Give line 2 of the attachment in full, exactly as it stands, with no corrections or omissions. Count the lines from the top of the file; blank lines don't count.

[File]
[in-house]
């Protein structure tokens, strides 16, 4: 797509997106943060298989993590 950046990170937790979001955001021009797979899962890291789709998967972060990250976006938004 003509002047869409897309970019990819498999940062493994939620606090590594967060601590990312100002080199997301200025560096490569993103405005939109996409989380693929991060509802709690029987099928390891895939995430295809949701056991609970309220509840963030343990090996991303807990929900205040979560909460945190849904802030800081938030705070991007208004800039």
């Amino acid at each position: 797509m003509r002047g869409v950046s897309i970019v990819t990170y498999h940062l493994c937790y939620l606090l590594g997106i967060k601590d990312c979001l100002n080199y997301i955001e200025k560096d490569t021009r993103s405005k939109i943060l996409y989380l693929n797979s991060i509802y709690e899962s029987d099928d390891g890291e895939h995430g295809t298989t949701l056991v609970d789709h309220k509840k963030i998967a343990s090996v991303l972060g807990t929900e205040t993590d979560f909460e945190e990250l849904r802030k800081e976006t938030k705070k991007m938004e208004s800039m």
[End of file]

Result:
């Protein structure tokens, strides 16, 4: 797509997106943060298989993590 950046990170937790979001955001021009797979899962890291789709998967972060990250976006938004 003509002047869409897309970019990819498999940062493994939620606090590594967060601590990312100002080199997301200025560096490569993103405005939109996409989380693929991060509802709690029987099928390891895939995430295809949701056991609970309220509840963030343990090996991303807990929900205040979560909460945190849904802030800081938030705070991007208004800039």